Orionid Meteor Shower Thrills Skywatchers! See the Photos

Orion meteors
Orion meteors streak through the starry sky over Big Bend National Park in western Texas. This stellar self-portrait is a composite of four shots by Sergio Garcia Rill. (Image credit: Sergio Garcia Rill)

Orionid meteors put on a dazzling show for skywatchers and astrophotographers who stayed up late (or woke up early) last weekend to watch this year's Orionid meteor shower at its peak. 

The meteor shower began in early October and will continue to produce "shooting stars" through the first week of November. But the best time to see the meteors was during the peak on Saturday and Sunday (Oct. 21-22), when skywatchers were treated to up to 30 meteors per hour. 

To capture the meteors on camera, night-sky photographers set out to dark locations in the wee hours. Getting away from light pollution around big cities makes it easier to see meteors and stars — and the eerie, green "airglow" that is naturally emitted by Earth's atmosphere. [The Orionid Meteor Shower 2017 in Photos: Stunning Views by Stargazers]

The constellation Orion the Hunter takes center stage in this Orionid meteor shower shot by astrophotographer Gowrishankar Lakshminarayanan. He captured these Orionid meteors streaking through the sky over New York's Catskill Mountains on Saturday (Oct. 21). (Image credit: Gowrishankar L.)

"Airglow was extremely high over the weekend," astrophotographer Sergio Garcia Rill told Space.com in an email. Rill went to Big Bend National Park in western Texas to shoot the peak of the Orionid meteor shower. He set his Nikon D750 to continuously take photos, then combined four frames of bright meteors — and one of himself — to create a stunning meteor- shower selfie.

In New York, astrophotographer Gowrishankar Lakshminarayanan traveled to the Catskill Mountains for his Orionid meteor photo shoot. "I was fortunate to capture the Orionids in the early hours of Oct. 21 from North-South Lake Campground, which was pretty dark, and absolutely fantastic clear skies made for a great watch," he told Space.com in an email. "I was also able to capture a satellite flare to the right of Orion, which possibly is an Iridium flare."

Farther south on the coast of New Jersey, veteran astrophotographer Jeff Berkes captured a stunning view of an Orionid meteor darting through some early-morning airglow shortly before sunrise on Oct. 21. Berkes saw about 20 meteors per hour and "at least four fireballs," or super- bright meteors — one of which left "a trail that glowed blue," he told Space.com in an email. 

An Orionid meteor passes over the Atlantic Ocean near the New Jersey coast just before sunrise on Oct. 21. (Image credit: Jeff Berkes)

Orionid meteors are bits and pieces of Halley's Comet, which swings by Earth about every 75 years. That trail of comet crumbs from Halley's Comet collides with Earth once a year in October, producing as many as 80 meteors per hour some years, NASA's meteor expert Bill Cooke told Space.com.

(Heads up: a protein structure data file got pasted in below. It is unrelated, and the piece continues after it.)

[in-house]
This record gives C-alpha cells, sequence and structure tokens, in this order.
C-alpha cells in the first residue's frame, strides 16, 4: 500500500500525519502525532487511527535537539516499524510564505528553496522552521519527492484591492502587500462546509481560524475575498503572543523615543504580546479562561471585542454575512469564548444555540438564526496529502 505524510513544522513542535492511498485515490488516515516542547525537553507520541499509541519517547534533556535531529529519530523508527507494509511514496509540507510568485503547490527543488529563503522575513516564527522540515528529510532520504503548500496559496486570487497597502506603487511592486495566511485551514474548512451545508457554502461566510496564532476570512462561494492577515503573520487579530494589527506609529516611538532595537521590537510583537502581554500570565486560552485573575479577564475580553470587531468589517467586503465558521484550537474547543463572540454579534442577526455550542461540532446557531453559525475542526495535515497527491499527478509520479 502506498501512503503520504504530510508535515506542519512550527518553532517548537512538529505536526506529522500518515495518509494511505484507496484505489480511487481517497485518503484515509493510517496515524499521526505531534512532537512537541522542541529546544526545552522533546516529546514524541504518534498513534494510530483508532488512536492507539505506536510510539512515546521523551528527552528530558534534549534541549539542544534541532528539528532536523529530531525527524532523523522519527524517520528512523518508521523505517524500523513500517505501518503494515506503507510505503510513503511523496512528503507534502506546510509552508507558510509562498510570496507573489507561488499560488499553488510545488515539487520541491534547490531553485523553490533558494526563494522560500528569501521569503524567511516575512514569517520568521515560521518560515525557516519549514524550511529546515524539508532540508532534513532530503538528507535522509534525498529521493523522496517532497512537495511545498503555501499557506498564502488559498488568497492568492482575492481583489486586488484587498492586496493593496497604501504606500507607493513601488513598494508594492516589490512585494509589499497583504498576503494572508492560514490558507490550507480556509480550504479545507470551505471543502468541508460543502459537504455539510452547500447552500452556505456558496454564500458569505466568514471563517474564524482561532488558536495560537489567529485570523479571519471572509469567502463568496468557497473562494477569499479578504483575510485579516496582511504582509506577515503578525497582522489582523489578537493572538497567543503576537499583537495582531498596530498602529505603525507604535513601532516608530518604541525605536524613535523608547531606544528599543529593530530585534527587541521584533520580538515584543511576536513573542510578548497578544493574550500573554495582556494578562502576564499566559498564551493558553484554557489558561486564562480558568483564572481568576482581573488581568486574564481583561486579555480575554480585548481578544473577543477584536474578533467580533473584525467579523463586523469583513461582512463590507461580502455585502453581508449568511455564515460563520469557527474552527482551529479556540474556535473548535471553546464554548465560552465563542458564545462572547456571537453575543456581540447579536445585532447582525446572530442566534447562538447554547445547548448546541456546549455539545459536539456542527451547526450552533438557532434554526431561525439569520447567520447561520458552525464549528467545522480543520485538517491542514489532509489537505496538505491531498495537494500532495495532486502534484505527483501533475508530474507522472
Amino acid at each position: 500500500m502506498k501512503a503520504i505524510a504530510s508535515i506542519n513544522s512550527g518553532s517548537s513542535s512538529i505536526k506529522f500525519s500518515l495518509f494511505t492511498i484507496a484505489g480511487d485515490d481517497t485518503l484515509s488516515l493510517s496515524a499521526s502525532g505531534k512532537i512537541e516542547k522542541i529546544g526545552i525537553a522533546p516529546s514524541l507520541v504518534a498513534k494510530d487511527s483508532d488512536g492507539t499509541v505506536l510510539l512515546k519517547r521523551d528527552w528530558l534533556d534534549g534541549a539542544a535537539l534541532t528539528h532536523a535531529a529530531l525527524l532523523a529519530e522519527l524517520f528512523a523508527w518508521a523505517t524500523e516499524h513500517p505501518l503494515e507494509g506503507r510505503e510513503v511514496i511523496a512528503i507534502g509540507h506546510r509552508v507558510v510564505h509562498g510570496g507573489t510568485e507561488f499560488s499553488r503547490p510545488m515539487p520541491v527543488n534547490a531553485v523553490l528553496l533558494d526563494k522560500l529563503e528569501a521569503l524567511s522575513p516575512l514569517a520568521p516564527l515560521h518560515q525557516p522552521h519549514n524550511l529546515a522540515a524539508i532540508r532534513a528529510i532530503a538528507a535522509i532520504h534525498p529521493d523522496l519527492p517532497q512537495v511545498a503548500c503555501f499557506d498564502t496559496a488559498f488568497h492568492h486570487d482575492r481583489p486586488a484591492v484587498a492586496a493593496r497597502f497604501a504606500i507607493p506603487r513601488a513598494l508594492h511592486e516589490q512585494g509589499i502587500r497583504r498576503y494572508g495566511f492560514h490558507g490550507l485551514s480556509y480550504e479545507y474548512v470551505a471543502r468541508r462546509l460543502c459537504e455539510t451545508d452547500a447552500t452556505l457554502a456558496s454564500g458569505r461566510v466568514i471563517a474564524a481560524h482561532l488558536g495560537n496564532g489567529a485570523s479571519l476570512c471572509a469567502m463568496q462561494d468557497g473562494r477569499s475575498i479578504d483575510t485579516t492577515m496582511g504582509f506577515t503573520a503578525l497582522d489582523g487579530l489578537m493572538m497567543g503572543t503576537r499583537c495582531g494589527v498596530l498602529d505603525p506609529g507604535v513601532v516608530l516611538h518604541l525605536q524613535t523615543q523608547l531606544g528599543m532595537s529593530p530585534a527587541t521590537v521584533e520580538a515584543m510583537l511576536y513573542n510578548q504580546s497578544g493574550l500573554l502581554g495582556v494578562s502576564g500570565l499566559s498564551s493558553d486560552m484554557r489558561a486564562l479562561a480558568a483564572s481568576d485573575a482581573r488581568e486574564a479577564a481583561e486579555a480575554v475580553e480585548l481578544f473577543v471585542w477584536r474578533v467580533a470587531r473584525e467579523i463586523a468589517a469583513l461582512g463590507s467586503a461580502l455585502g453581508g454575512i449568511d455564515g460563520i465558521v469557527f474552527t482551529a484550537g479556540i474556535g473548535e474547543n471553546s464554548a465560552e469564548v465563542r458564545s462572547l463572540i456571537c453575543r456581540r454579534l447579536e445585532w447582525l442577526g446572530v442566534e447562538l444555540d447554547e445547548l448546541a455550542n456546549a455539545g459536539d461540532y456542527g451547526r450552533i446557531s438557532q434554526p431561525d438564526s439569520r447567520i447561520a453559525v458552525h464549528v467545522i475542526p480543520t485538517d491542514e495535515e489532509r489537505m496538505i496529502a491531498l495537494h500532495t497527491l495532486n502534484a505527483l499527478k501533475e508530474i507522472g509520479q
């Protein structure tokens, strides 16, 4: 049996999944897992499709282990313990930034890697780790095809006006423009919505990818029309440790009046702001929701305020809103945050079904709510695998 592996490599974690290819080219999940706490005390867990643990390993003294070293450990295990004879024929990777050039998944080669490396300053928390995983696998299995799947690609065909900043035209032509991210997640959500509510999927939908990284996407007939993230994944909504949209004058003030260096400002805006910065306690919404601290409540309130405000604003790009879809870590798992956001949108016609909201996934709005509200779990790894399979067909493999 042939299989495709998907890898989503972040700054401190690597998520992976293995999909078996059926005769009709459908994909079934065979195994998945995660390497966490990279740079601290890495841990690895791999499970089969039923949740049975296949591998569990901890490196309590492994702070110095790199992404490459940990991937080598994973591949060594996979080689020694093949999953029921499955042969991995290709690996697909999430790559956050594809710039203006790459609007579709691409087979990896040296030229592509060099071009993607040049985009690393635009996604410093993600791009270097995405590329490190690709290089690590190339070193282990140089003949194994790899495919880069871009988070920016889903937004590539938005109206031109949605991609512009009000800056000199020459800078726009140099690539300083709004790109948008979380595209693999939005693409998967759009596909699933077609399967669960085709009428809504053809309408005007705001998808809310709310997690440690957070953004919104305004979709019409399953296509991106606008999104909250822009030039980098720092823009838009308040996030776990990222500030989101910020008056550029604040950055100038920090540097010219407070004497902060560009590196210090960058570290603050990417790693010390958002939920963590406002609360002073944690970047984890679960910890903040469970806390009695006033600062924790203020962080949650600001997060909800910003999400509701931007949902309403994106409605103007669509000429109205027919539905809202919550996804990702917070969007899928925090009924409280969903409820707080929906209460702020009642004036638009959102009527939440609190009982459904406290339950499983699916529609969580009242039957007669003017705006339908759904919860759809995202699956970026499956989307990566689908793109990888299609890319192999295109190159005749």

If you missed the peak of the Orionid meteor shower this year, there's another meteor shower coming up soon. The Taurid meteor shower will peak in the Northern Hemisphere from Nov. 10 to Nov. 11. Then the Leonid meteor shower will follow shortly thereafter, peaking from Nov. 17 to Nov. 18. 

Editor's note: If you have an amazing skywatching photo you'd like to share with Space.com and our news partners for a possible story or image gallery, please contact managing editor Tariq Malik at spacephotos@space.com.

Email Hanneke Weitering at hweitering@space.com or follow her @hannekescience. Follow us @Spacedotcom, Facebook and Google+. Original article on Space.com.

Join our Space Forums to keep talking space on the latest missions, night sky and more! And if you have a news tip, correction or comment, let us know at: community@space.com.

Hanneke Weitering
Contributing expert

Hanneke Weitering is a multimedia journalist in the Pacific Northwest reporting on the future of aviation at FutureFlight.aero and Aviation International News and was previously the Editor for Spaceflight and Astronomy news here at Space.com. As an editor with over 10 years of experience in science journalism she has previously written for Scholastic Classroom Magazines, MedPage Today and The Joint Institute for Computational Sciences at Oak Ridge National Laboratory. After studying physics at the University of Tennessee in her hometown of Knoxville, she earned her graduate degree in Science, Health and Environmental Reporting (SHERP) from New York University. Hanneke joined the Space.com team in 2016 as a staff writer and producer, covering topics including spaceflight and astronomy. She currently lives in Seattle, home of the Space Needle, with her cat and two snakes. In her spare time, Hanneke enjoys exploring the Rocky Mountains, basking in nature and looking for dark skies to gaze at the cosmos.